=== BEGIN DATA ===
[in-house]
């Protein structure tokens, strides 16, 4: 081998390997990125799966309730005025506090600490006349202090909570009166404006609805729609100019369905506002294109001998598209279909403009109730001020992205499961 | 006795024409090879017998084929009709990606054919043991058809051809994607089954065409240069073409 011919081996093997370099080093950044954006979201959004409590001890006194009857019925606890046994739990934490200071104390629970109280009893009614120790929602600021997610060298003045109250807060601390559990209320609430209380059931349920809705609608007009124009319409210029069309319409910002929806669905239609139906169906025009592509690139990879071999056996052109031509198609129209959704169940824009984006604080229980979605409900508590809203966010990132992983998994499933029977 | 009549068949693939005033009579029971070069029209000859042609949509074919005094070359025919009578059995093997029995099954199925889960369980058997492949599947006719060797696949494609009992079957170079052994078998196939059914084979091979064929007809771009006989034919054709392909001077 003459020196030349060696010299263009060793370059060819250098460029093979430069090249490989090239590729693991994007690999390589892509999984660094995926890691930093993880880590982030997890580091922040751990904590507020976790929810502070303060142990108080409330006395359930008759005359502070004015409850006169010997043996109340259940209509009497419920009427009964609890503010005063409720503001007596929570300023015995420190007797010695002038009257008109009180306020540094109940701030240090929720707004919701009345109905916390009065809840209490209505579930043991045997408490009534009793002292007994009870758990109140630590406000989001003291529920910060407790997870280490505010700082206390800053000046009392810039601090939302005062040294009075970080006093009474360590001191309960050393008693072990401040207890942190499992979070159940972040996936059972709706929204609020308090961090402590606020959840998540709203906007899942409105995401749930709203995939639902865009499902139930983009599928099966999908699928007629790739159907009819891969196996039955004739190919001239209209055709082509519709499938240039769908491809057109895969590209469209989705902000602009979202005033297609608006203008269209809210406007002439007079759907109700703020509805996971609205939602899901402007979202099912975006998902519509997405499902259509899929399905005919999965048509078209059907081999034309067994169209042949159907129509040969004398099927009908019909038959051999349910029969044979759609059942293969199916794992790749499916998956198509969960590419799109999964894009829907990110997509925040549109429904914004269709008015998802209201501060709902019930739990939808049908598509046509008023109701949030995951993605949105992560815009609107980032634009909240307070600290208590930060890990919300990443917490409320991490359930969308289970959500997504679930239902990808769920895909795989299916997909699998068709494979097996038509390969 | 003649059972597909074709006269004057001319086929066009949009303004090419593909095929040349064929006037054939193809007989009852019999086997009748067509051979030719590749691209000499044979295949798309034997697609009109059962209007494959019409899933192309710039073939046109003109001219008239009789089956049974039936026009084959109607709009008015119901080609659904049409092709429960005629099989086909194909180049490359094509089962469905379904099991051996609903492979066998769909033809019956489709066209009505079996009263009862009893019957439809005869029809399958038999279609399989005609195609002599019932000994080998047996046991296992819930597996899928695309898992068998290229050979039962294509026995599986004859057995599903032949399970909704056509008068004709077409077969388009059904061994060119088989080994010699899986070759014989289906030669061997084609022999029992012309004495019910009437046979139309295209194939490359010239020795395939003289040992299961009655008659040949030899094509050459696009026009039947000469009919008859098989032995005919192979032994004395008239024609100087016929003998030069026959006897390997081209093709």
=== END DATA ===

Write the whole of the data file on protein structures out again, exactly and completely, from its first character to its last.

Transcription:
[in-house]
């Protein structure tokens, strides 16, 4: 081998390997990125799966309730005025506090600490006349202090909570009166404006609805729609100019369905506002294109001998598209279909403009109730001020992205499961 | 006795024409090879017998084929009709990606054919043991058809051809994607089954065409240069073409 011919081996093997370099080093950044954006979201959004409590001890006194009857019925606890046994739990934490200071104390629970109280009893009614120790929602600021997610060298003045109250807060601390559990209320609430209380059931349920809705609608007009124009319409210029069309319409910002929806669905239609139906169906025009592509690139990879071999056996052109031509198609129209959704169940824009984006604080229980979605409900508590809203966010990132992983998994499933029977 | 009549068949693939005033009579029971070069029209000859042609949509074919005094070359025919009578059995093997029995099954199925889960369980058997492949599947006719060797696949494609009992079957170079052994078998196939059914084979091979064929007809771009006989034919054709392909001077 003459020196030349060696010299263009060793370059060819250098460029093979430069090249490989090239590729693991994007690999390589892509999984660094995926890691930093993880880590982030997890580091922040751990904590507020976790929810502070303060142990108080409330006395359930008759005359502070004015409850006169010997043996109340259940209509009497419920009427009964609890503010005063409720503001007596929570300023015995420190007797010695002038009257008109009180306020540094109940701030240090929720707004919701009345109905916390009065809840209490209505579930043991045997408490009534009793002292007994009870758990109140630590406000989001003291529920910060407790997870280490505010700082206390800053000046009392810039601090939302005062040294009075970080006093009474360590001191309960050393008693072990401040207890942190499992979070159940972040996936059972709706929204609020308090961090402590606020959840998540709203906007899942409105995401749930709203995939639902865009499902139930983009599928099966999908699928007629790739159907009819891969196996039955004739190919001239209209055709082509519709499938240039769908491809057109895969590209469209989705902000602009979202005033297609608006203008269209809210406007002439007079759907109700703020509805996971609205939602899901402007979202099912975006998902519509997405499902259509899929399905005919999965048509078209059907081999034309067994169209042949159907129509040969004398099927009908019909038959051999349910029969044979759609059942293969199916794992790749499916998956198509969960590419799109999964894009829907990110997509925040549109429904914004269709008015998802209201501060709902019930739990939808049908598509046509008023109701949030995951993605949105992560815009609107980032634009909240307070600290208590930060890990919300990443917490409320991490359930969308289970959500997504679930239902990808769920895909795989299916997909699998068709494979097996038509390969 | 003649059972597909074709006269004057001319086929066009949009303004090419593909095929040349064929006037054939193809007989009852019999086997009748067509051979030719590749691209000499044979295949798309034997697609009109059962209007494959019409899933192309710039073939046109003109001219008239009789089956049974039936026009084959109607709009008015119901080609659904049409092709429960005629099989086909194909180049490359094509089962469905379904099991051996609903492979066998769909033809019956489709066209009505079996009263009862009893019957439809005869029809399958038999279609399989005609195609002599019932000994080998047996046991296992819930597996899928695309898992068998290229050979039962294509026995599986004859057995599903032949399970909704056509008068004709077409077969388009059904061994060119088989080994010699899986070759014989289906030669061997084609022999029992012309004495019910009437046979139309295209194939490359010239020795395939003289040992299961009655008659040949030899094509050459696009026009039947000469009919008859098989032995005919192979032994004395008239024609100087016929003998030069026959006897390997081209093709």